Eight years ago, I was so depressed I considered committing suicide. My obsessions had completely taken over my life—not only were they daily distractions from work and friends, they were terrible. These obsessions, the fear that I might harm a child, didn’t just consume my free time. They consumed me. Nothing about life was enjoyable anymore. Not my wonderful boyfriend, Peter, who’s now my husband. Not visits with my parents. Not my favorite TV shows, or books, or dinners out.
Not even shoe shopping! On St. Patrick’s Day weekend in 2006, Peter and I went to visit a friend in New York City, and we all went shopping. Peter wanted new shoes, so we headed into a crowded Puma store to browse. I felt a small jolt of panic when I saw a little girl with her father. It was the middle of the week, a school day, so all of the other shoppers were adults, but this one child threw me into a cold sweat. She was sitting on one of the large, square benches where shoppers could try on shoes, minding her own business. To my dismay Peter stopped right in front of her.
I kept my back to her as Peter checked out shoes and asked me what I thought of each pair, but it was as though there was a force behind me. This girl’s mere presence made me feel anxious and I felt compelled to turn around every few seconds to see if she was still there. I felt like I was fighting a magnetic force as I tried desperately to keep my mind on the task at hand, which should have been at the very least simple and at best enjoyable. I finally turned around after a few minutes and saw that the girl was gone. “Thank God,” I thought, exhaling a mental sigh of relief.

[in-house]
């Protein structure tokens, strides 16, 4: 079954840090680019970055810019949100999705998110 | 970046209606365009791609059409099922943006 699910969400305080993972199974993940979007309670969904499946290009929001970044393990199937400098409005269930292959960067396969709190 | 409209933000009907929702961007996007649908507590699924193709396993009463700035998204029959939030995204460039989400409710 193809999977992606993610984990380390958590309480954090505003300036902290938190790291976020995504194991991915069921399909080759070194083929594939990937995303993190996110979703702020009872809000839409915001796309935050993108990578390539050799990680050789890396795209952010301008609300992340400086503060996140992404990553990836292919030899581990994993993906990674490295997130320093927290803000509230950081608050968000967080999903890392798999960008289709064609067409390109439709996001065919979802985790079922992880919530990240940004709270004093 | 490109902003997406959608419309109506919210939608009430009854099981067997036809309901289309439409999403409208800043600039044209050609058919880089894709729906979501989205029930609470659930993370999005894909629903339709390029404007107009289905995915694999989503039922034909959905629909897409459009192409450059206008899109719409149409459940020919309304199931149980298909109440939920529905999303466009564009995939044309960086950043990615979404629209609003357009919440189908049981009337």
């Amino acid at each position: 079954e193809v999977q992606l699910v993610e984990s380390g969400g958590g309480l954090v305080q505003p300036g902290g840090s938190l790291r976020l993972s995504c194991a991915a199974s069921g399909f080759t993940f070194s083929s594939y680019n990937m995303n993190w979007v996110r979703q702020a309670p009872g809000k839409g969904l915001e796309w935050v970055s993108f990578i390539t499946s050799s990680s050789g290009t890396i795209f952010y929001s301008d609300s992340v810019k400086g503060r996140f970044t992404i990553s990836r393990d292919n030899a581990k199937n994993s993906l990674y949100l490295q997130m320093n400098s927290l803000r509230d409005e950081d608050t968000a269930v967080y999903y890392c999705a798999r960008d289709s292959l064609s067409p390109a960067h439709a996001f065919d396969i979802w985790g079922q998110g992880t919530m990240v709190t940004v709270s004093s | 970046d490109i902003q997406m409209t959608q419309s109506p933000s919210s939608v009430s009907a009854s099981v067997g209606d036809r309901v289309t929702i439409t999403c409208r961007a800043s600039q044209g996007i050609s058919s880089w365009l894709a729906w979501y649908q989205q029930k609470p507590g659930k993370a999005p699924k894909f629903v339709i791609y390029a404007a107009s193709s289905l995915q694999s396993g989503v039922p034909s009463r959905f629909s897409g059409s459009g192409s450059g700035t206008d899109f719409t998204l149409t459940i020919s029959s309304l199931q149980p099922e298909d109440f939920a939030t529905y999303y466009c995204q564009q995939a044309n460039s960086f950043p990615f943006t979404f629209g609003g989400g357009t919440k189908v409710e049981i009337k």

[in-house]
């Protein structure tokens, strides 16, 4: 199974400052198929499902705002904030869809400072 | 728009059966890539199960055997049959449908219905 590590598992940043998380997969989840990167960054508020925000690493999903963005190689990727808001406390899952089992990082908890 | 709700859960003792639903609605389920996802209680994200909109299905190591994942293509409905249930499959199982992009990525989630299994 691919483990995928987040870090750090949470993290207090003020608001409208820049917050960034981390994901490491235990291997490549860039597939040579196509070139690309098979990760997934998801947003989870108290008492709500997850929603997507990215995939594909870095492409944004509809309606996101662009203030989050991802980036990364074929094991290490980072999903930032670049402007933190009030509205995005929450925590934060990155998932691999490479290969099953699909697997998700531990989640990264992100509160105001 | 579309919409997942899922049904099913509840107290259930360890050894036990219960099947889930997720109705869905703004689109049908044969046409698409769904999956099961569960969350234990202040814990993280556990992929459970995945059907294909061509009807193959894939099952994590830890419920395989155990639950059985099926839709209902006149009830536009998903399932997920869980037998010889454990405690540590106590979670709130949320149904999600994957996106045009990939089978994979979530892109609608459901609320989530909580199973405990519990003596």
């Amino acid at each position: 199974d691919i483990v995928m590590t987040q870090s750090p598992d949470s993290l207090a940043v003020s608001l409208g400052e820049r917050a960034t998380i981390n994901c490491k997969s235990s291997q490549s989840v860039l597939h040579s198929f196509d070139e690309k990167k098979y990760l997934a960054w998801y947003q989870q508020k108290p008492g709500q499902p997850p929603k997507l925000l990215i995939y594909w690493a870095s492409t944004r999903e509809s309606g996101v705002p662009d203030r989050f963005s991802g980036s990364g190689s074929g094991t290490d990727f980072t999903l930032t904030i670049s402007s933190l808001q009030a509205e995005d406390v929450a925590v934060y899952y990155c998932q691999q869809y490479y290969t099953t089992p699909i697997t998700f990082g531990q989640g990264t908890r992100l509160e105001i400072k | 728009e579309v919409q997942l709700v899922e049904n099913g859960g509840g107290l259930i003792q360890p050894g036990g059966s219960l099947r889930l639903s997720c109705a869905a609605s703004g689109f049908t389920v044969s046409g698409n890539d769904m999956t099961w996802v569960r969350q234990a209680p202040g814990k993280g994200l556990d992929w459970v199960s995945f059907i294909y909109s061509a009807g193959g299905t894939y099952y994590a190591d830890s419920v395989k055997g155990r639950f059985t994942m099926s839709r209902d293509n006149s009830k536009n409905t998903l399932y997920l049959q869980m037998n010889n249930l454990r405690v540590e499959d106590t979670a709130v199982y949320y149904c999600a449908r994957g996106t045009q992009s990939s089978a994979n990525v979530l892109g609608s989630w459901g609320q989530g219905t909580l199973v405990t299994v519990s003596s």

This wasn’t normal. It wasn’t right. I knew I couldn’t live life as I was living it, but I didn’t want to ruin the lives around me by taking my own life. Peter would never get over losing the love of his life and never knowing why I committed suicide, and my mom would be devastated. I broke down every time I thought of her—losing me would destroy her, and knowing that kept me going.
Although having a reason to carry on was a good thing, crying every time I thought of my mom was not. Crying at work, at home, in the car, at night, in the morning, in the shower, in front of the bathroom mirror to make sure it was really me and not a stranger—this was not a life worth living.
I got help as soon as I got home from New York City. Being so miserable on a vacation drove home how badly I needed it. You can get help, too. No matter how low you may feel right now, there is hope for a better life. There were several times of my life when I thought I would never feel happy again. I would have settled for neutral. Depression is cruel, but it doesn’t have to win.
Don’t go through this alone. Tell someone how you feel. See a psychiatrist. Talk about the possibility of an antidepressant, and therapy. Exercise. Eat well, to nourish your brain. Hug your friends and family. Journal. Call 1.800.442.HOPE (1.800.442.4673) or 1.800.273.TALK (1.800.273.8255). Do whatever it takes to push past this.
My life is worth living now, and it has been for a long time. That didn’t feel possible eight years ago, it really didn’t. I thought that even if I stopped obsessing I could never forgive myself for what I’d already thought. But I did both. I was able to gain control over my obsessions, and I’ve realized that my bad thoughts were never my fault—OCD tortured me. I was the victim. Now I’m the victor.
Keep your chin up. Write to me if you need someone to talk to, someone who understands.
You are worth it!